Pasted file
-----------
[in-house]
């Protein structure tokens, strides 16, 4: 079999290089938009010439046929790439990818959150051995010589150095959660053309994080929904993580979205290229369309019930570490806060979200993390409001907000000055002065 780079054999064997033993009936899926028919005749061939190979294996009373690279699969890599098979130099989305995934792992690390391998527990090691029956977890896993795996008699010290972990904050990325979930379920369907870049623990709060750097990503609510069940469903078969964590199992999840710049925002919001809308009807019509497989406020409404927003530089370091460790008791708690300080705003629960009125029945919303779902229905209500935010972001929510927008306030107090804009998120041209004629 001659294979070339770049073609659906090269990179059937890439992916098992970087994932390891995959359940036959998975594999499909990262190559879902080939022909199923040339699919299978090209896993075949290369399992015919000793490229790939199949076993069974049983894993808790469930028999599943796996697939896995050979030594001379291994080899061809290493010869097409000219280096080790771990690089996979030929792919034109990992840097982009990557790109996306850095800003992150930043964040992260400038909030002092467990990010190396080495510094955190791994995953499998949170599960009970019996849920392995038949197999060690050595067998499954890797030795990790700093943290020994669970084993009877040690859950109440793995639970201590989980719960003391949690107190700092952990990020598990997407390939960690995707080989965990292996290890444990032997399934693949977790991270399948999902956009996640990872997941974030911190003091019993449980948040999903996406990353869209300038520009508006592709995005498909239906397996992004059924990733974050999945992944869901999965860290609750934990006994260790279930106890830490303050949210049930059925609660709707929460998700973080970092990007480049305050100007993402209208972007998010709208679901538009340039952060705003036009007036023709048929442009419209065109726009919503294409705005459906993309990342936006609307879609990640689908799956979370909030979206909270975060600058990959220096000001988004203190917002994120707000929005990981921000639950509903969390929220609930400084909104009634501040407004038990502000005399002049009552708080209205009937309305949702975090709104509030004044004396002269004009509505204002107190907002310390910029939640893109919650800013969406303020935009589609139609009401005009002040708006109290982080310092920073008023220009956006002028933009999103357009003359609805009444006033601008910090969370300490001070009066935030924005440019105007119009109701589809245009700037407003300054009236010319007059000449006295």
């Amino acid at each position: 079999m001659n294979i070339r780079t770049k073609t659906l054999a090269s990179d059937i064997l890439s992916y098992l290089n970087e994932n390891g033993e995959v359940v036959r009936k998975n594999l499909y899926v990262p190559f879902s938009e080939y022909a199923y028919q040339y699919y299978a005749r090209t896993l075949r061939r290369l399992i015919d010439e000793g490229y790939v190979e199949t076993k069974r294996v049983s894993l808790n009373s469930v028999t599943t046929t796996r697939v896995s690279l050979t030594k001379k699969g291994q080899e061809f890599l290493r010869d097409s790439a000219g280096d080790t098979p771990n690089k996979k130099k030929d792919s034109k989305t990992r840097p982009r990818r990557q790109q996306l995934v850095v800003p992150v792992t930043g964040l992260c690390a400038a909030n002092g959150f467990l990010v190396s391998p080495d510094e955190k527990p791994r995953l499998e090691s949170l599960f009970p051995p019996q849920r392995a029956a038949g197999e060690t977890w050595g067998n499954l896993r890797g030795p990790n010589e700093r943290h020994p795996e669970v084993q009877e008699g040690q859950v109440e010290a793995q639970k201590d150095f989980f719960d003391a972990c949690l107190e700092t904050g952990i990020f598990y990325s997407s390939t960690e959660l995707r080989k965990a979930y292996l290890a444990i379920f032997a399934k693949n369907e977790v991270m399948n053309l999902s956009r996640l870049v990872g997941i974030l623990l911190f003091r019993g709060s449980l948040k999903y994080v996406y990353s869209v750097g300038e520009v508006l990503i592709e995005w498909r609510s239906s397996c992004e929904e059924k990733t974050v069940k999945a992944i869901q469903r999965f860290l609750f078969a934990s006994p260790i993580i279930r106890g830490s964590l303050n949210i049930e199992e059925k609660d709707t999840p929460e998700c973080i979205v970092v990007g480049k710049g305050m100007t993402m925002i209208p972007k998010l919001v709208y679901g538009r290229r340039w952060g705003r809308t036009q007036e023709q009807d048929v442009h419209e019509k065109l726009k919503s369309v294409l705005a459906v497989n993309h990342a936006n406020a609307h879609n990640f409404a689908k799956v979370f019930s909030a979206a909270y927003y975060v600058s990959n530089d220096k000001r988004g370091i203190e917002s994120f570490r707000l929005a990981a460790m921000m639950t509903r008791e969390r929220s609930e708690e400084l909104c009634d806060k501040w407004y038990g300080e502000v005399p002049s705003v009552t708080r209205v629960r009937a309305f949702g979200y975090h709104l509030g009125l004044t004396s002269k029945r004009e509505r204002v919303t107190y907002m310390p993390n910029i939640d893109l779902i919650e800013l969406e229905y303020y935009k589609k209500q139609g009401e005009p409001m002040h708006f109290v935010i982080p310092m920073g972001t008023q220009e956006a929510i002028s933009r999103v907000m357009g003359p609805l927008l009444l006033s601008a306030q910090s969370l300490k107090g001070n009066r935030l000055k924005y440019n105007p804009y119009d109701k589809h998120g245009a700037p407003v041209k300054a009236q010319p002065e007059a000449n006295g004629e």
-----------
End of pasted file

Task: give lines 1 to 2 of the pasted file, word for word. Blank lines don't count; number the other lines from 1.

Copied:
[in-house]
């Protein structure tokens, strides 16, 4: 079999290089938009010439046929790439990818959150051995010589150095959660053309994080929904993580979205290229369309019930570490806060979200993390409001907000000055002065 780079054999064997033993009936899926028919005749061939190979294996009373690279699969890599098979130099989305995934792992690390391998527990090691029956977890896993795996008699010290972990904050990325979930379920369907870049623990709060750097990503609510069940469903078969964590199992999840710049925002919001809308009807019509497989406020409404927003530089370091460790008791708690300080705003629960009125029945919303779902229905209500935010972001929510927008306030107090804009998120041209004629 001659294979070339770049073609659906090269990179059937890439992916098992970087994932390891995959359940036959998975594999499909990262190559879902080939022909199923040339699919299978090209896993075949290369399992015919000793490229790939199949076993069974049983894993808790469930028999599943796996697939896995050979030594001379291994080899061809290493010869097409000219280096080790771990690089996979030929792919034109990992840097982009990557790109996306850095800003992150930043964040992260400038909030002092467990990010190396080495510094955190791994995953499998949170599960009970019996849920392995038949197999060690050595067998499954890797030795990790700093943290020994669970084993009877040690859950109440793995639970201590989980719960003391949690107190700092952990990020598990997407390939960690995707080989965990292996290890444990032997399934693949977790991270399948999902956009996640990872997941974030911190003091019993449980948040999903996406990353869209300038520009508006592709995005498909239906397996992004059924990733974050999945992944869901999965860290609750934990006994260790279930106890830490303050949210049930059925609660709707929460998700973080970092990007480049305050100007993402209208972007998010709208679901538009340039952060705003036009007036023709048929442009419209065109726009919503294409705005459906993309990342936006609307879609990640689908799956979370909030979206909270975060600058990959220096000001988004203190917002994120707000929005990981921000639950509903969390929220609930400084909104009634501040407004038990502000005399002049009552708080209205009937309305949702975090709104509030004044004396002269004009509505204002107190907002310390910029939640893109919650800013969406303020935009589609139609009401005009002040708006109290982080310092920073008023220009956006002028933009999103357009003359609805009444006033601008910090969370300490001070009066935030924005440019105007119009109701589809245009700037407003300054009236010319007059000449006295």